#1. Compare The New Chain With The Old Chain
If you are replacing an old chain with a new one, as long as the old one is correct, you can compare its length with the new one.
Lay both chains out next to each other with the outer plates in line with each other. If you choose this method, you should fit the new chain with the master link for an exact comparison of both chains.
In addition to this, it is best to align the chains using the rivets as a guide. This is because the chain length can increase as it “stretches” over time.
#2. The Big-Big Method
If this is the first time you’ve needed to change your bike’s chain, you may have thrown the old one away without realizing how useful it is. So if you don’t have the old chain to compare its length with the new one, how can you determine the correct chain length?
The method for determining bike chain length depends on how your bike is geared. If your bike has a rear sprocket with 36 teeth or less, you can use the “big-big” method to get the correct chain length.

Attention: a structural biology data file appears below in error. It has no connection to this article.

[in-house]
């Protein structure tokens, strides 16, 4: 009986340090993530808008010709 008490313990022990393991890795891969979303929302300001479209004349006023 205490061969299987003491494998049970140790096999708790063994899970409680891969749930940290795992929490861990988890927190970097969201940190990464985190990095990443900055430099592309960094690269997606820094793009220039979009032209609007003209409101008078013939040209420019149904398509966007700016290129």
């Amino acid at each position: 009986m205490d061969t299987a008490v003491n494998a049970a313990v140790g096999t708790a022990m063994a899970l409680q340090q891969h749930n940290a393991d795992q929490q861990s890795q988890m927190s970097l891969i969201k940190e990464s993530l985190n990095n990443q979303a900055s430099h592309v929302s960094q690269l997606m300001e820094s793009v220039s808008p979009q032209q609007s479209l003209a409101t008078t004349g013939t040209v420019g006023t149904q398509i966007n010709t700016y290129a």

To use the big-big method, the first thing you need to do is shift your front derailleur to the biggest chainring. Then shift the rear derailleur over the smallest gear on the cassette.
Next, wrap your new chain around the largest gear on the back. If your new bike chain has an outer plate at one end, make sure that end goes toward the front chainring, passing it through the derailleur cage. Then hold the chain roughly around the 5 o’clock position on the largest chainring.
Some bike chains use a master link; if this is what you have, fit half of the link. Doing this will be more accurate, as the master link adds an extra half-inch to the chain length.
Pull the lower part of the chain tight on the chainring’s teeth. In addition to this, make sure the chain is wrapped around the largest gear on the rear cassette for accurate chain sizing. Don’t pass the chain through the rear derailleur just yet; you’ll need to add some length to the chain later to account for this.
Locate the closest rivet to where the ends of the chain can be joined. This rivet is your reference point, from which you will add two additional rivets to establish the chain’s cutting point.
However, sometimes when you pull the lower part of the chain tight, an outer plate meets another outer plate, preventing you from joining the two ends of the chain. If this is the case, add one rivet to establish the reference point from which you add the two additional rivets.
Break the chain with a chain tool at the correct size, then join the two ends.